Coral raises $20M to launch Backpack, a wallet for executable NFTs

Coral, the makers of the Anchor development framework built for the Solana blockchain, have an interesting proposition: They want to create nonfungible tokens that can launch applications.

To make this happen, Coral raised $20 million in funding co-led by FTX Ventures and Jump Capital today in a strategic funding round. Multicoin Capital, Anagram and K5 Global also participated.

Nonfungible tokens are a type of crypto asset built atop blockchain technology that represent the ownership of a virtual item such as artwork, music, files, documents, tickets and video game items. They can even have expanded functions such as providing discounts at merchants, VIP access at concerts and myriad other use cases.

With the funding, Coral intends to launch Backpack, an interactive, first-of-its-kind crypto wallet that will allow users to hold NFTs that can launch mini-applications by becoming executable NFTs, or xNFTs. As a result, these NFTs will become gateways to applications inside of Backpack and represent a portal to applications, games or assets built on any chain.

“XNFTs make the crypto experience smoother, require less steps, and give projects the power to create more customized experiences for their communities,” said Coral founder Armani Ferrante. “As a best-in-class wallet, our goal is to make Backpack the default portal to the Solana ecosystem.”

Coral co-founder Tristan Yver told SiliconANGLE that BackPack is meant to be much more than just a wallet — a full platform that allows users to store tokens and act as an operating system to launch blockchain apps.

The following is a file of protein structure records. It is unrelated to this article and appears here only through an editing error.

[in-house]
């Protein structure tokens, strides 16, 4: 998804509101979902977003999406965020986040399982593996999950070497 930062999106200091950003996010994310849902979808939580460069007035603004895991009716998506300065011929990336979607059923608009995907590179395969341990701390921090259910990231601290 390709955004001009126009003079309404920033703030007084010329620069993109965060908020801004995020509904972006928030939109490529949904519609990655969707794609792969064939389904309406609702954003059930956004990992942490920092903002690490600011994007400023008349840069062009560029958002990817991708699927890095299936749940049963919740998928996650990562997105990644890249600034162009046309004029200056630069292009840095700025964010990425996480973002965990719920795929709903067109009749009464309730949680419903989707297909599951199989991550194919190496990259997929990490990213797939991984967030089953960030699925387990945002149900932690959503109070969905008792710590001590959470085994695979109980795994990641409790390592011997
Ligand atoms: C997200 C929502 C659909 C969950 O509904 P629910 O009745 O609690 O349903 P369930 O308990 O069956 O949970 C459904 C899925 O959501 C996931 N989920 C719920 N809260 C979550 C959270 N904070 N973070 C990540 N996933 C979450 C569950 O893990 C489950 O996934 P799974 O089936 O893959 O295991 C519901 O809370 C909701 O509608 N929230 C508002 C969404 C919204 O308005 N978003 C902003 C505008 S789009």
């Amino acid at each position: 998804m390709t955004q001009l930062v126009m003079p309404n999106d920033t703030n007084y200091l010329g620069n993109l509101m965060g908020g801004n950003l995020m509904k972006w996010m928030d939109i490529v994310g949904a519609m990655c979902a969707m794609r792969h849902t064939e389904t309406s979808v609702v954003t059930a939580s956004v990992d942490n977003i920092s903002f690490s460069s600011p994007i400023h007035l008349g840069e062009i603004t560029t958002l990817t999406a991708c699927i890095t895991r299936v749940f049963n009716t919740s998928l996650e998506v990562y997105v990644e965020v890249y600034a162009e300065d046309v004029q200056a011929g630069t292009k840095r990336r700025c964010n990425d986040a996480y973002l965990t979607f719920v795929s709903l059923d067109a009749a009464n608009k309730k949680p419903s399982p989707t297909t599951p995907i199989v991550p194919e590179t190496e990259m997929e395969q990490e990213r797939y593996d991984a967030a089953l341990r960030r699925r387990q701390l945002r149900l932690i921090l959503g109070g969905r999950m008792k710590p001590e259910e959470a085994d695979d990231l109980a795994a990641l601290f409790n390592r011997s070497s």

“Today, wallets are the gatekeepers of blockchain ecosystems,” Yver said. “They’re permissioned, closed and closer to Web2 than they are to Web3. If you want to build a new protocol, you need to lobby for integration, but there are so many protocols on so many blockchains that no one can expect to be included. It’s a product management nightmare, and it’s holding back innovation.”

With the addition of xNFTs, users can do more than just store and manage their tokens in BackPack. To make a wallet work with a crypto app, it must first be connected. This extra step adds an increased security risk for users.

For example, tokens that are connected to a particular app experience such as a video game could be managed in BackPack. But instead of needing to first launch the game in a web browser or hunting down that particular app on the computer and connecting it, users would only need find the xNFT token directly in their wallet to launch it.

“Like a wallet, Backpack manages your private keys and connects to apps, but unlike anything else, it’s asset and protocol agnostic,” Yver said. “Everything in the wallet is an xNFT. This is a big deal. Most wallets only show your tokens. Backpack, however, is a home for everything. It’s an open, programmable system built for Web3.”

According to Yver, within BackPack xNFTs will be more than just tokens, but connecting them to code enables the launch of applications so they can become application programming interfaces in their own right. In this way, xNFTs are portals similar to plug-ins, apps or widgets in web browsers that connect to the entire blockchain ecosystem.

“All wallets right now are just tools for blockchains,” he added. “Backpack doesn’t want to be a tool, it wants to be a network/platform in its own right, where people build exclusive experiences for it. If developers are building xNFTs on Backpack, they get access to all this tooling, distribution and Web3 experience.”

Coral is launching a private beta of Backpack today with open-source code. Anyone is welcome to sign up for the beta at and community members of the Backpack Discord will get priority access. A public beta is planned to begin in about two months.

Image: Coral

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